By 2023, blockchain will be scalable technically, and will support trusted private transactions with the necessary data confidentiality. These developments are being introduced in public blockchains first. Over time, permissioned blockchains will integrate with public blockchains. They will start to take advantage of these technology improvements, while supporting the membership, governance and operating model requirements of permissioned blockchains (see “Hype Cycle for Blockchain Technologies, 2019”).
Trend No. 10: AI Security
Over the next five years AI, and especially ML, will be applied to augment human decision making across a broad set of use cases. At the same time, there will be a massive increase in potential points of attack with IoT, cloud computing, microservices and highly connected systems in smart spaces. While this creates great opportunities to enable hyperautomation and leverage autonomous things to deliver business transformation, it creates significant new challenges for the security team and risk leaders. There are three key perspective to explore when considering how AI is impacting the security space:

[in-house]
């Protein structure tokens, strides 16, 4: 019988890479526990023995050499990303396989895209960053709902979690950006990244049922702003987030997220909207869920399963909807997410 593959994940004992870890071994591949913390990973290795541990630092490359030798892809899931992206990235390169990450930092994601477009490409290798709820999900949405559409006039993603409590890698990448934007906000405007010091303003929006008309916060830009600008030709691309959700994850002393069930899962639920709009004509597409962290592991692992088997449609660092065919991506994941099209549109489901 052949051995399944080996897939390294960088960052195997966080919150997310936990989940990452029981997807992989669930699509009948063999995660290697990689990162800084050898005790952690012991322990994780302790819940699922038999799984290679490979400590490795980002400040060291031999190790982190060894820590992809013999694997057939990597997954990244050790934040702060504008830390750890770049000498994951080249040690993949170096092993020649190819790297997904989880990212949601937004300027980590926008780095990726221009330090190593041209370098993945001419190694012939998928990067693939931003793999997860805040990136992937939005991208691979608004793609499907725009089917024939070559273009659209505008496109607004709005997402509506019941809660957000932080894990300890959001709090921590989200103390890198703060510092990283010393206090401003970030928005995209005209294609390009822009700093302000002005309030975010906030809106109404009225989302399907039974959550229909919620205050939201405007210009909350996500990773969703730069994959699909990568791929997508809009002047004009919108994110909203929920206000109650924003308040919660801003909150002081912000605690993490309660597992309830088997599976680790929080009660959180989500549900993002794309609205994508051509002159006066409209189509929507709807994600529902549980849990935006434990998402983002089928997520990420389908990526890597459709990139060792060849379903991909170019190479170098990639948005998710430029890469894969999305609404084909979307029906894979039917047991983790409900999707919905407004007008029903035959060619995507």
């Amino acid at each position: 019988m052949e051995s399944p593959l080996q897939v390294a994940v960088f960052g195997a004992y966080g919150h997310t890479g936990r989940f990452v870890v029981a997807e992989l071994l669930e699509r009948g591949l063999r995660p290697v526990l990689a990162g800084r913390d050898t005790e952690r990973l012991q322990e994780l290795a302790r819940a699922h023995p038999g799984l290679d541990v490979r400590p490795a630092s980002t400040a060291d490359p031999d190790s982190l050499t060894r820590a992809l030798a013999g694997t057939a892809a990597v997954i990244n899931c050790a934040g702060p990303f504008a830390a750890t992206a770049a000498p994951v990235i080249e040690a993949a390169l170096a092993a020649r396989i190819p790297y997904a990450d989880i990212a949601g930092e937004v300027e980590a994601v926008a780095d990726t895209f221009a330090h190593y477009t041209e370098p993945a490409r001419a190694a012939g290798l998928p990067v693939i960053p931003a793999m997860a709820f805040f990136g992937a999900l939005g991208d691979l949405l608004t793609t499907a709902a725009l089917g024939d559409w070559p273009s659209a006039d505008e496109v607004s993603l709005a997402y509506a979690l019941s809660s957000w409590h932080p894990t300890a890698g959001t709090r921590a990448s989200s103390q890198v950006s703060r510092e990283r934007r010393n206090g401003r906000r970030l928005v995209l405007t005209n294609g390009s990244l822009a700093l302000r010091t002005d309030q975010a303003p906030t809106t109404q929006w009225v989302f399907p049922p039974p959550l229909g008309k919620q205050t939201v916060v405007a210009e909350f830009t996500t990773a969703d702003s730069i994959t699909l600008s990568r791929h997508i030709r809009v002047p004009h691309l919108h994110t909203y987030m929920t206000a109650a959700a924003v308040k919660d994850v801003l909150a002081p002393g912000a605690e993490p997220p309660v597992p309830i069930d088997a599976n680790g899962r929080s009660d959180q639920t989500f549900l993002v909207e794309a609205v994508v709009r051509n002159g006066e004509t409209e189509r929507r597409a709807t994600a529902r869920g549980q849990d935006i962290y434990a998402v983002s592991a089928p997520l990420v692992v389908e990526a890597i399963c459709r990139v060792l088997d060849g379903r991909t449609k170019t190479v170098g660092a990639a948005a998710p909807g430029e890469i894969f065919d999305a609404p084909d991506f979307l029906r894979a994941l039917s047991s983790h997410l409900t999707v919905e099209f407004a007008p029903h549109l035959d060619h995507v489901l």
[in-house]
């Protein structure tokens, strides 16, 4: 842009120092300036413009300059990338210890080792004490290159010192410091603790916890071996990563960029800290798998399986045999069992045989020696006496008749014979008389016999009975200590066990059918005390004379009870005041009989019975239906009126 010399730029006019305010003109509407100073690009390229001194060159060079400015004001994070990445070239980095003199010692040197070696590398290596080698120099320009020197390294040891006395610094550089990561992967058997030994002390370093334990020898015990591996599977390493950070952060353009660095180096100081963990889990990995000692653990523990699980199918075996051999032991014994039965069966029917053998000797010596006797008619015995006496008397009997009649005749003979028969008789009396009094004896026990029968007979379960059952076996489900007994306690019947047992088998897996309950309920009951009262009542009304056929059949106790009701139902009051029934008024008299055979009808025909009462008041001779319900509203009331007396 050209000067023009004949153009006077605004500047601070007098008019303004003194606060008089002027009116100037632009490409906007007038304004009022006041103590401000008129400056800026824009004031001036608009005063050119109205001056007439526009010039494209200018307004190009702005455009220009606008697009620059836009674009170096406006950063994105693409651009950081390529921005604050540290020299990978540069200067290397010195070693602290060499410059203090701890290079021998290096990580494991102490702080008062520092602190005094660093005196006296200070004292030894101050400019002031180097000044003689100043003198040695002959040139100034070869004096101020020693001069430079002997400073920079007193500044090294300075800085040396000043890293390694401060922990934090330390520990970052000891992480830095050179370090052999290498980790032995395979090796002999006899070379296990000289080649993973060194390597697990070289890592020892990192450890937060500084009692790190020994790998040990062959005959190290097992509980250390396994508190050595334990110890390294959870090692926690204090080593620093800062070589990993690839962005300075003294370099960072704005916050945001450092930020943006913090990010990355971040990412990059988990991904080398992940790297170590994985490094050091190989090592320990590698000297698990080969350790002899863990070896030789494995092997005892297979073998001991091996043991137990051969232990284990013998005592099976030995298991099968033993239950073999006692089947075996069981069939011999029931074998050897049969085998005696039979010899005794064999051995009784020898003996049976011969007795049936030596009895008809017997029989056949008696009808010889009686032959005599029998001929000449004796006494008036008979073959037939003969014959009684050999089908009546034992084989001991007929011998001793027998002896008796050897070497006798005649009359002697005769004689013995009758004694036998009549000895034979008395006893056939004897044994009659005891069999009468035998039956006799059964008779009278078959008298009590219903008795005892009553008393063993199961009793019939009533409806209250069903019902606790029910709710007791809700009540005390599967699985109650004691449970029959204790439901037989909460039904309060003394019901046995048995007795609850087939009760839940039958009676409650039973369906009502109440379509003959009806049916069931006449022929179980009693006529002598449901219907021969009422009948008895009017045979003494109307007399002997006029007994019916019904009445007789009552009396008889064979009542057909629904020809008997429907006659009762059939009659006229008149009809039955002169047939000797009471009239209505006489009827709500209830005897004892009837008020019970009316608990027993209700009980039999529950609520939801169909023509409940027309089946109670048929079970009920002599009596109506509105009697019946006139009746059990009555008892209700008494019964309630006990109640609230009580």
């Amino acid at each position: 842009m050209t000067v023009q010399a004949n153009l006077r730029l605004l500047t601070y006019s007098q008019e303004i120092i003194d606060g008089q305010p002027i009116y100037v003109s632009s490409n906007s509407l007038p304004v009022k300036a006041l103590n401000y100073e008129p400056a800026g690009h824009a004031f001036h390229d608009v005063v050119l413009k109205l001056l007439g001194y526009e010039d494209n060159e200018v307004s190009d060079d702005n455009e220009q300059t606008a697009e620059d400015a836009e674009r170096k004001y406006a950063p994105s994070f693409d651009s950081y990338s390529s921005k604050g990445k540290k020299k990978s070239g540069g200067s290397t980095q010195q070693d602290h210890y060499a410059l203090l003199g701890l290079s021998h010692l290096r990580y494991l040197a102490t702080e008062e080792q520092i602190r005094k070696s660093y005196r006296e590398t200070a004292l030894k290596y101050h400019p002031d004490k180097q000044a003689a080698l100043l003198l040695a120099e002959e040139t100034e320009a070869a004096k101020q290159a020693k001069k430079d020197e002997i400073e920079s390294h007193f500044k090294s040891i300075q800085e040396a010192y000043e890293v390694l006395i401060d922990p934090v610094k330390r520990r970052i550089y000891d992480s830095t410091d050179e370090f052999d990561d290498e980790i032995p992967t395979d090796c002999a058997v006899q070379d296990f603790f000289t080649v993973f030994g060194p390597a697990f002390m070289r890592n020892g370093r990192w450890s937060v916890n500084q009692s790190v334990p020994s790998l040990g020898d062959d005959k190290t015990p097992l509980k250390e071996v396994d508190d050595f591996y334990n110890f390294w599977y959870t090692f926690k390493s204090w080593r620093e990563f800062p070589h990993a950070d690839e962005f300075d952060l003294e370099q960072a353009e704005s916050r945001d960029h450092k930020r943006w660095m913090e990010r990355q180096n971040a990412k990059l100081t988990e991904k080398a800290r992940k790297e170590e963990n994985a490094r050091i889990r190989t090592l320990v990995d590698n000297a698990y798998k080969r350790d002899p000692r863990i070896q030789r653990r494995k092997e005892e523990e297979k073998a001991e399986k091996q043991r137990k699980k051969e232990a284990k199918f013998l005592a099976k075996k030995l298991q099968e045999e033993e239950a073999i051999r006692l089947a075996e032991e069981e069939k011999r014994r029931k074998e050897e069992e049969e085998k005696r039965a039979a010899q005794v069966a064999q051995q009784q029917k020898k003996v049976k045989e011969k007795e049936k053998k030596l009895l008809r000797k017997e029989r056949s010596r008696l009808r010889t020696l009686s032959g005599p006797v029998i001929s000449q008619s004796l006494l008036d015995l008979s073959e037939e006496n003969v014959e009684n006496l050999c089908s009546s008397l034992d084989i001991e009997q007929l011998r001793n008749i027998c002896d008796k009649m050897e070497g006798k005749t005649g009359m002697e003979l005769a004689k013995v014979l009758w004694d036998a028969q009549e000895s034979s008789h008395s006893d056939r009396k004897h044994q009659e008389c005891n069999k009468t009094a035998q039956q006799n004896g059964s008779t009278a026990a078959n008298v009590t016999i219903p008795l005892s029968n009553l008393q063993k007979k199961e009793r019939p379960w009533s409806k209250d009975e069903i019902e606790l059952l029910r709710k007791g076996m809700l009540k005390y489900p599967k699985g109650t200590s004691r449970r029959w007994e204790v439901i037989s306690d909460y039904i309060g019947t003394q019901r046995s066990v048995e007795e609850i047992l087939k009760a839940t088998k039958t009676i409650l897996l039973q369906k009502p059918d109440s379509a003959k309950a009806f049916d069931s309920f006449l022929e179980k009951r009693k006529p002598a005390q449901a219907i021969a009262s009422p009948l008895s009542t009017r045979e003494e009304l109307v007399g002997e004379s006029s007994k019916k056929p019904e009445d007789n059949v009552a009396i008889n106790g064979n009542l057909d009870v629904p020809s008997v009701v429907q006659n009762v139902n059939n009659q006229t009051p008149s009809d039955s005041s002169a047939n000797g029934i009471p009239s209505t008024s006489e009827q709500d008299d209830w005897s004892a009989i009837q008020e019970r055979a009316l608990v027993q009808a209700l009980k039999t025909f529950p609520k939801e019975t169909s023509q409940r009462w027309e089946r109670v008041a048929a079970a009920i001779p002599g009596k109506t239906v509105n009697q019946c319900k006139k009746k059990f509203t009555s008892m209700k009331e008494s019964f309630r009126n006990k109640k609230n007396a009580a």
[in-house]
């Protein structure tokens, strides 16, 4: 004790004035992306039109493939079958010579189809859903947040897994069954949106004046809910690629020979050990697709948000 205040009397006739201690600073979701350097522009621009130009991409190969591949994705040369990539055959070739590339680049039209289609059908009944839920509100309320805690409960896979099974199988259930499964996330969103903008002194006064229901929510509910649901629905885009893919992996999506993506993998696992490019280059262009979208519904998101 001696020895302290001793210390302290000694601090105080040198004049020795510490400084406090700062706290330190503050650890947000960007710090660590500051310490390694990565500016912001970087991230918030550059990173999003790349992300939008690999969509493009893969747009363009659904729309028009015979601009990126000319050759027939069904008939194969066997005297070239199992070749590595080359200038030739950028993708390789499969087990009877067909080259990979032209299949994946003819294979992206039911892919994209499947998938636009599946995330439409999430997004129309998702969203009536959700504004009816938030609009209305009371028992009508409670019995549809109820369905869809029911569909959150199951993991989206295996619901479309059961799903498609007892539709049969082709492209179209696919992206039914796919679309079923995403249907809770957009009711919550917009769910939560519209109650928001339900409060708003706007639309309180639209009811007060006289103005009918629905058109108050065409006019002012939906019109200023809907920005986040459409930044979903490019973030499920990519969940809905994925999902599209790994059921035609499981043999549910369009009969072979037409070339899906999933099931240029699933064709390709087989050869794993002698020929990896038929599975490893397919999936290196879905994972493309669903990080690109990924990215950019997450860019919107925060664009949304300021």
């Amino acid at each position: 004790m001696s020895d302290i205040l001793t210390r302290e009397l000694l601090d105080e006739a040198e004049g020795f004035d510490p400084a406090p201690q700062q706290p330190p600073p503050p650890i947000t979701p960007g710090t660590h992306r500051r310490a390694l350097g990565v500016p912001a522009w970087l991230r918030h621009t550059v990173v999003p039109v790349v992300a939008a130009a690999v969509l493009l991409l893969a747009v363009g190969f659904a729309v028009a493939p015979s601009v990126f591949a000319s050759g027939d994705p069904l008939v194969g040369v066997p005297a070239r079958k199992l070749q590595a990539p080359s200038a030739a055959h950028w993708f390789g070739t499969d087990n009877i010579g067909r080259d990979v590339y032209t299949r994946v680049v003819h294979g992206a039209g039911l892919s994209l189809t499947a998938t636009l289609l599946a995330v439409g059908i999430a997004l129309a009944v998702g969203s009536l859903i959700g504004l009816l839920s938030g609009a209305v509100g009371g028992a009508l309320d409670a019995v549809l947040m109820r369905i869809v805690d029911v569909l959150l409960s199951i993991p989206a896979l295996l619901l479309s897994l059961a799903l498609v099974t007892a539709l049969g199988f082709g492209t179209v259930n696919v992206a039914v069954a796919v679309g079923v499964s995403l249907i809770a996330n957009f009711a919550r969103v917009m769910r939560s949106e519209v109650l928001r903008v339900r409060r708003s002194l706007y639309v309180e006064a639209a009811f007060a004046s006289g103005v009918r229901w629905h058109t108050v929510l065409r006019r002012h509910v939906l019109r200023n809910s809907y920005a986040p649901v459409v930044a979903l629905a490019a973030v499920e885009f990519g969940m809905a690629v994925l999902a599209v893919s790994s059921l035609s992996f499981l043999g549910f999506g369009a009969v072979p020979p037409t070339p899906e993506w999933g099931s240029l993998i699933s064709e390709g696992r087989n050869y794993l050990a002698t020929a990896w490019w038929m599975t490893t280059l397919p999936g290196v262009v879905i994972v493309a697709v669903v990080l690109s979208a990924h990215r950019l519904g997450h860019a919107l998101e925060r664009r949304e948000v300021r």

- Protecting AI-powered systems. This requires securing AI training data, training pipelines and ML models.
- Leveraging AI to enhance security defense. This uses ML to understand patterns, uncover attacks and automate aspects of the cybersecurity processes while augmenting the actions of human security analysts.
- Anticipating nefarious use of AI by attackers. Identifying these attacks and defending against them will be an important addition to the cybersecurity role.
Protecting AI-Powered Systems
AI presents new attack surfaces and thus increases security risks. Just as security and risk management leaders would scan their assets for vulnerabilities and apply patches to fix them, application leaders must monitor ML algorithms and the data they ingest to determine whether there are extant or potential corruption (“poisoning”) issues. If infected, data manipulation could be used to compromise data-driven decisions that demand data quality, integrity, confidentiality and privacy.